The court rejected TMC’s argument that the Distribution Agreement was not an offer for sale because the agreement permitted TMC reject all purchase orders submitted by ICS. First, TMC agreed to sell Angiomax to ICS, and ICS agreed to purchase it and ICS took title to the product upon receipt at the distribution center. Second, despite TMC’s apparent blanket ability to reject all purchase orders, the Distribution Agreement actually required The Medicines Company to use "commercially reasonable efforts" to fill the purchase orders. The court noted that TMC had to fill the orders because sales of Angiomax provided over 90 percent of TMC’s revenues and ICS was TMC’s sole purchaser in the United States for a three-year period. TMC "did not enter into the type of optional sales arrangement with ICS that might not qualify as an offer for sale," the court said. "It, instead, entered into an exclusive distribution agreement that provided all of the necessary terms and conditions to constitute a commercial offer for sale."
Medicines I emphasized that the on-sale bar does not exempt commercial agreements between a patentee and its supplier or distributor. "The focus must be on the commercial character of the transaction, not solely on the identity of the participants," the court said. Unlike the contract manufacturing services agreement between TMC and Ben Venue that was at issue in Medicines I, the terms of TMC’s Distribution Agreement with ICS dictated the sale of product, including the "commercial price" of the product and the transfer of title to ICS.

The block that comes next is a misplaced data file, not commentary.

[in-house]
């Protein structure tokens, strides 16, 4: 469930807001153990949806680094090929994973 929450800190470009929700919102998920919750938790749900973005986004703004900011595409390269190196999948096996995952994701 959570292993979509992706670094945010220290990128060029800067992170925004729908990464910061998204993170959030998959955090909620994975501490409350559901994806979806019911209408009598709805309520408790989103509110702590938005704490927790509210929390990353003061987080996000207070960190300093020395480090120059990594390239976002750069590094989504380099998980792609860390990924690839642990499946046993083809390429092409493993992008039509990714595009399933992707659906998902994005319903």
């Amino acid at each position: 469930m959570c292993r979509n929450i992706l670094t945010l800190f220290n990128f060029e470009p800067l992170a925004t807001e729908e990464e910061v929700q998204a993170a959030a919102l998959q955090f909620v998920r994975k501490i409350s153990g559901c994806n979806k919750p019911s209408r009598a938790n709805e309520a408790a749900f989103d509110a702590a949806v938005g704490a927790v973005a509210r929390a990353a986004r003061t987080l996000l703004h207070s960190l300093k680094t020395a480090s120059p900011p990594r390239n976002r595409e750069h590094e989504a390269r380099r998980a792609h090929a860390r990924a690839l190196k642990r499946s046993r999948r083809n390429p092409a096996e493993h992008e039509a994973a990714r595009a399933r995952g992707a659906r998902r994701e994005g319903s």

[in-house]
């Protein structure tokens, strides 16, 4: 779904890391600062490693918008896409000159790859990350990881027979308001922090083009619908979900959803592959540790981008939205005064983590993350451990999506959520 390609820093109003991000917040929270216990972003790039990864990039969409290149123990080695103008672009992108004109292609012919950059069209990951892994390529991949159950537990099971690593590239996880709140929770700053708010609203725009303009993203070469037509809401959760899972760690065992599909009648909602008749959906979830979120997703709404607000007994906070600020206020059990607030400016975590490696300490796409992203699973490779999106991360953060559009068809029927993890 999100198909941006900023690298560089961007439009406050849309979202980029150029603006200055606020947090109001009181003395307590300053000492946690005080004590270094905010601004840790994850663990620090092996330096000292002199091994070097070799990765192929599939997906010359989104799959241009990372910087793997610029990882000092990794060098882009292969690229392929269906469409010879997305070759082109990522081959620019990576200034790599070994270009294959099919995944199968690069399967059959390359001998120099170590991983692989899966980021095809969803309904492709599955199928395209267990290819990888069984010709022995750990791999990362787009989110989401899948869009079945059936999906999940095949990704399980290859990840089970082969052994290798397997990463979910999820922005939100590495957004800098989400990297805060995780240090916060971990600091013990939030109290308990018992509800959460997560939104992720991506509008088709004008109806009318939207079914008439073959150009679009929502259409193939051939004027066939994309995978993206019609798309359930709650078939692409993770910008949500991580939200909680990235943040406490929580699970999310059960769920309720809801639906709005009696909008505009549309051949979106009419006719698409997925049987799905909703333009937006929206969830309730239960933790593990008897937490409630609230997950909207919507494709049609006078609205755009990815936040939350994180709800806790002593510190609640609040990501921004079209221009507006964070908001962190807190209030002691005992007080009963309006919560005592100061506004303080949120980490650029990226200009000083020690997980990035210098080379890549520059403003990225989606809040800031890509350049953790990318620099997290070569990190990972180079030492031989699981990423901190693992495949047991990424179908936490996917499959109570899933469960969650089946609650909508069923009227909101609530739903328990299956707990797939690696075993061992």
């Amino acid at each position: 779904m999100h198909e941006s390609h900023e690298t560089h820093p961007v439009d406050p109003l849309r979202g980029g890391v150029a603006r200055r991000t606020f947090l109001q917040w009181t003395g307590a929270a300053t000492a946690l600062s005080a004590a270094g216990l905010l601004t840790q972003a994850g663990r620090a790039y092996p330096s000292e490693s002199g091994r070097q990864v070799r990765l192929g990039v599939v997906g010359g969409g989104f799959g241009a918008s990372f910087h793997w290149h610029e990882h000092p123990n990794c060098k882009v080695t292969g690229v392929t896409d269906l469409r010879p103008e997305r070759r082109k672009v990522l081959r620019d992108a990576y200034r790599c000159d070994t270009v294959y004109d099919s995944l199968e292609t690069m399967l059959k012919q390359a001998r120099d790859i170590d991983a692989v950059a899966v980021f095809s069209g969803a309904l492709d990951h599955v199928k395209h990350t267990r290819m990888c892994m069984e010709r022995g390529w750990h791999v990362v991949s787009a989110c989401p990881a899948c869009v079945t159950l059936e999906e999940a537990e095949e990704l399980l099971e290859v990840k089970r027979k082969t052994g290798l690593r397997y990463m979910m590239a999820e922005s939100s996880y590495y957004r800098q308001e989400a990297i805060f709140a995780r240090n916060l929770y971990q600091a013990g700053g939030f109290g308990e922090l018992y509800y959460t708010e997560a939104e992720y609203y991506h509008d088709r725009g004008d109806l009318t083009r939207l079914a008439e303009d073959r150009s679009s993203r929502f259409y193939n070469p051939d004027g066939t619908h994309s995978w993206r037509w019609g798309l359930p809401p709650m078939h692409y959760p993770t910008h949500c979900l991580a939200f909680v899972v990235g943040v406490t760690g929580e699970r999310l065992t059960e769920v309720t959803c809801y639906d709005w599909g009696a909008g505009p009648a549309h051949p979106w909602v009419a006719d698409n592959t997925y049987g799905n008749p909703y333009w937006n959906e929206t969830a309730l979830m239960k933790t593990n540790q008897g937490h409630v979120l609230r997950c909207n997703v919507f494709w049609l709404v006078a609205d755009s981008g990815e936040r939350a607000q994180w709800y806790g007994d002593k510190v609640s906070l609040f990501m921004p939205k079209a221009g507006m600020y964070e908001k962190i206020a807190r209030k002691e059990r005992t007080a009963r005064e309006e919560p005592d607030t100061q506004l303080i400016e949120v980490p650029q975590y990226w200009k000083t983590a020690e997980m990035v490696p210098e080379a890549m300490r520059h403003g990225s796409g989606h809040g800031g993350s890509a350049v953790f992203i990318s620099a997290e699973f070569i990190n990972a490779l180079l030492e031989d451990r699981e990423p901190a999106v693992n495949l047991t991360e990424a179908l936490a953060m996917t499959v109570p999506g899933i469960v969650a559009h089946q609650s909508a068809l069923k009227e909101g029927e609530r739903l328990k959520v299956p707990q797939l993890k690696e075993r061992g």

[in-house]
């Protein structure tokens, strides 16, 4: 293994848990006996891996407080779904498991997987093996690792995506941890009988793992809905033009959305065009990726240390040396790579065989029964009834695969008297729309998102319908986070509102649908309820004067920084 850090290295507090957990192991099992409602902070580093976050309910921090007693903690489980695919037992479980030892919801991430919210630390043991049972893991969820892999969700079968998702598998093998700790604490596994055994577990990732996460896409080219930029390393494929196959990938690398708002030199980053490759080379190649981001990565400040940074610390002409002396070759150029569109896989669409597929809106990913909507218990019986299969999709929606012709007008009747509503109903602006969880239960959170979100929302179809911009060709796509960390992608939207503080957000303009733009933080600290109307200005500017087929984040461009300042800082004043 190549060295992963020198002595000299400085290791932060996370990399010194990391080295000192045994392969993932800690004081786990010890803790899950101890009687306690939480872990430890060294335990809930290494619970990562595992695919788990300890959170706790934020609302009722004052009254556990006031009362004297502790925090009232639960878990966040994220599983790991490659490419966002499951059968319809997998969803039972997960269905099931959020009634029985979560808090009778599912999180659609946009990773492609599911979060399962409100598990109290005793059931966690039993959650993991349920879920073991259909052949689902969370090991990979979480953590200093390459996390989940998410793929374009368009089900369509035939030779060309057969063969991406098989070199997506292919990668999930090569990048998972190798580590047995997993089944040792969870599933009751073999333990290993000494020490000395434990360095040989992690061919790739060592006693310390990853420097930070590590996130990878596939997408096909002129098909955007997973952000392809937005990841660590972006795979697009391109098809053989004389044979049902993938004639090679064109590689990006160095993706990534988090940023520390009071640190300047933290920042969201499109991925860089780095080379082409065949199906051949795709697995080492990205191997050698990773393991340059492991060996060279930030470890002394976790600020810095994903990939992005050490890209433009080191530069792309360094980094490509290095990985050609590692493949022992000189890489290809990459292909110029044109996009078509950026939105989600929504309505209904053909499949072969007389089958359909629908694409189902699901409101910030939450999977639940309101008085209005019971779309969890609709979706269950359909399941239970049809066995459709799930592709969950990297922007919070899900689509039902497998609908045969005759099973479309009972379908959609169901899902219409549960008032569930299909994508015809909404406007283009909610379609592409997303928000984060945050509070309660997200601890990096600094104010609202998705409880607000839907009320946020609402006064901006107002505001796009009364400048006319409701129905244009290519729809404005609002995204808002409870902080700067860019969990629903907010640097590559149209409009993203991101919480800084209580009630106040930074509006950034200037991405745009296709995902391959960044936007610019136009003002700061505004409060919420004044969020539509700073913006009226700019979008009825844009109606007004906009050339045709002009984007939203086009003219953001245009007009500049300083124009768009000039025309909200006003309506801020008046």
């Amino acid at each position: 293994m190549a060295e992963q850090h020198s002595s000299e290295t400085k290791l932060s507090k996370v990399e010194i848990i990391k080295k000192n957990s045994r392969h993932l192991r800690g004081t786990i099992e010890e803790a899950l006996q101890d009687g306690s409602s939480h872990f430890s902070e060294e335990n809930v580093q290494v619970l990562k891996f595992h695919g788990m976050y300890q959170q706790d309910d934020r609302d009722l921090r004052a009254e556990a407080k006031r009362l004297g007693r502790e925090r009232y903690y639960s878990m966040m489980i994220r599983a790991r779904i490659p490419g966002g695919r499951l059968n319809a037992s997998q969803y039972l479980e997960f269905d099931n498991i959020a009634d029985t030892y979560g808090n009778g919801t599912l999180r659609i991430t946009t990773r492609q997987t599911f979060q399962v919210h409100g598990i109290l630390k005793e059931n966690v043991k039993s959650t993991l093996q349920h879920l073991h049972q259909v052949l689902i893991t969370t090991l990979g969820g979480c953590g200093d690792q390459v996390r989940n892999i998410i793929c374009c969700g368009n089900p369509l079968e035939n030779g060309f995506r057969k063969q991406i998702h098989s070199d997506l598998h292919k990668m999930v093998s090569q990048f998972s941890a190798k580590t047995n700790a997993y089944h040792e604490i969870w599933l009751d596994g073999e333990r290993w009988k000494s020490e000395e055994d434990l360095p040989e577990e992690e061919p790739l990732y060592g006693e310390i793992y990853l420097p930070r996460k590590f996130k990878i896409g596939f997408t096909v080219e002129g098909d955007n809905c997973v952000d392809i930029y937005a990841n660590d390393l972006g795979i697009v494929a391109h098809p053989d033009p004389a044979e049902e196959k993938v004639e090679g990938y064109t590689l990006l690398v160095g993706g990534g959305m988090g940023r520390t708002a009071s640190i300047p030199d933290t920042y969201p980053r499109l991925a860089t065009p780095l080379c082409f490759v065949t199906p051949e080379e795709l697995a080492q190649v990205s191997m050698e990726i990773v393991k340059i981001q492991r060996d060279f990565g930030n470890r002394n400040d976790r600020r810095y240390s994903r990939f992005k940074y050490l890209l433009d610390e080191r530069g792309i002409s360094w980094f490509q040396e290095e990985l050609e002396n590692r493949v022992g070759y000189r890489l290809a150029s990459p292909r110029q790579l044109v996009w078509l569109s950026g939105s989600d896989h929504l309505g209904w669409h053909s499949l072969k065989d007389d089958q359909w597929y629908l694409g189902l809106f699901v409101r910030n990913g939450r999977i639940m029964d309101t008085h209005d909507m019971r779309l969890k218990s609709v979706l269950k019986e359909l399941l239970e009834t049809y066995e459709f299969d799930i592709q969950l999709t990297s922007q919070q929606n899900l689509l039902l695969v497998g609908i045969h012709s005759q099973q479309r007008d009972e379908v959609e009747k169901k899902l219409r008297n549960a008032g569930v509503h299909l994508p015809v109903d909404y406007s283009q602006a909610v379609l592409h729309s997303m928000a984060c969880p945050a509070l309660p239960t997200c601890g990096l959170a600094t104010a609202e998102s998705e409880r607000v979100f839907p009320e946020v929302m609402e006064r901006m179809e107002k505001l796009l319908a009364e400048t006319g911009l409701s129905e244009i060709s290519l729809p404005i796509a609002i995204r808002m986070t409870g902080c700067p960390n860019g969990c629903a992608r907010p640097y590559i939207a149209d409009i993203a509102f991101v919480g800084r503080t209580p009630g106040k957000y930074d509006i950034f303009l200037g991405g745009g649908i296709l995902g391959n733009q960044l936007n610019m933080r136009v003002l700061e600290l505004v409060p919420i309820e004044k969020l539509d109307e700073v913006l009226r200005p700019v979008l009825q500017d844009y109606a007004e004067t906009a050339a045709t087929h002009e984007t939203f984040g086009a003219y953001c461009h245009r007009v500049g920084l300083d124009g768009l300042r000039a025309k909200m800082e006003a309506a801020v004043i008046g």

The Federal Circuit concluded that the TMC/ICS Distribution Agreement constituted a commercial offer for sale. However, a question remained whether the agreement in fact covered the patented invention. The case was remanded for the district court to determine whether the Distribution Agreement covered the Angiomax created by the patented process.
The case is Nos. 2014-1469 and 2014-1504.
Attorneys: Edgar Haug (Haug Partners LLP) for The Medicines Company. Bradford Peter Lyerla (Jenner & Block LLP) for Hospira, Inc.
Companies: The Medicines Company; Hospira, Inc.
MainStory: TopStory Patent FedCirNews